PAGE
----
Brick and mortar business management

People have long discussed the decline of brick and mortar businesses, yet there are countless examples of exponential success for this type of business across a variety of industries. Key considerations for a small business owner deciding whether to place their storefront online or at a physical location include:

  1. what good or service they are selling,
  2. how they are planning to market it,
  3. who their desired customer base is,
  4. and how a successful transaction is carried out.

If a small business owner decides that a brick and mortar location will be best for them, then there needs to be an even heavier focus on tax savings strategies due to the nature of physical store locations having increased overhead costs. Many of the costs can be written off by a business owner when filing their income taxes, including rent and supplies to fill their space.

The services industry and taxes

shaking hands services industryOwning a business in the service industry can be tricky when it comes to paying taxes due to the fact that there is typically no sale of tangible goods, which makes it harder for owners to keep exact tabs on cash flows.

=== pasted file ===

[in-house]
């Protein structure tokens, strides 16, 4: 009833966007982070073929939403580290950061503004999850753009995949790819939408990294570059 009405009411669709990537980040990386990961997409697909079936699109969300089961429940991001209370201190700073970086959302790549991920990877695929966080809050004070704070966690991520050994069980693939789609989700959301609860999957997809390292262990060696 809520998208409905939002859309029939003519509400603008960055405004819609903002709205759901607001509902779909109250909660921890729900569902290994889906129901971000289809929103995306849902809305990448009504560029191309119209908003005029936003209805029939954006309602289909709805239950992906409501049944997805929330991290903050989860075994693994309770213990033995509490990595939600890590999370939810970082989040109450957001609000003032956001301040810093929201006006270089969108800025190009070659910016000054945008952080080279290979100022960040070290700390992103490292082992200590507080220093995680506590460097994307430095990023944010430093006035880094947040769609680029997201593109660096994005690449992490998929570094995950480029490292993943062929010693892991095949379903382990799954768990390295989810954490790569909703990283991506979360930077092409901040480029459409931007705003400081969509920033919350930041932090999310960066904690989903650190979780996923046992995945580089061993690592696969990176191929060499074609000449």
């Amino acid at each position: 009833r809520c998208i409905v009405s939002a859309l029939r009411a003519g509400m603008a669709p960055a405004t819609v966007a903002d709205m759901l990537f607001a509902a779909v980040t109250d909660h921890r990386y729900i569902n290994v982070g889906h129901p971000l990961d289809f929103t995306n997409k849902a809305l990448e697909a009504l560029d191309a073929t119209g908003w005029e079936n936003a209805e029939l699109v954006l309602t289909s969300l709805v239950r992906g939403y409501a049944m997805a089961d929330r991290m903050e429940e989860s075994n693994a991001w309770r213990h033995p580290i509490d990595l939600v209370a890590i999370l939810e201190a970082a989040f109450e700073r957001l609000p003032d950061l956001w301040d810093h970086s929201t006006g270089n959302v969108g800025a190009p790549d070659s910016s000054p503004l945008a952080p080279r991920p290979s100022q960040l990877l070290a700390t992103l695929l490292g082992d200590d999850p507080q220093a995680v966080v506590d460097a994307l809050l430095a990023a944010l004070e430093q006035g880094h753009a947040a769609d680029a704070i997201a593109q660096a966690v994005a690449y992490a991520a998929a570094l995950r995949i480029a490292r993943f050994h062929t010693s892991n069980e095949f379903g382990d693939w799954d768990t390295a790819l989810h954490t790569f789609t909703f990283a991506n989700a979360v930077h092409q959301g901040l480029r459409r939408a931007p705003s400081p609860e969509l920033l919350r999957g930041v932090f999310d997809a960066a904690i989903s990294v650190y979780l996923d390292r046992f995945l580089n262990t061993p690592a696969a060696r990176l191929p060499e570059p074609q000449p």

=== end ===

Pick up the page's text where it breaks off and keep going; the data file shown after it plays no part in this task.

Sometimes small business owners or their employees will be given cash for their service, which can lead to the money seeming like it is untraceable by the IRS. If an audit is performed on a small business, the IRS can typically spot gaps in earned income and there are fines levied on business owners that attempt to evade taxes through these methods.

If you are a small business owner in the service industry, it is advised to keep close track on cash flows to spot discrepancies and remedy them before it is too late.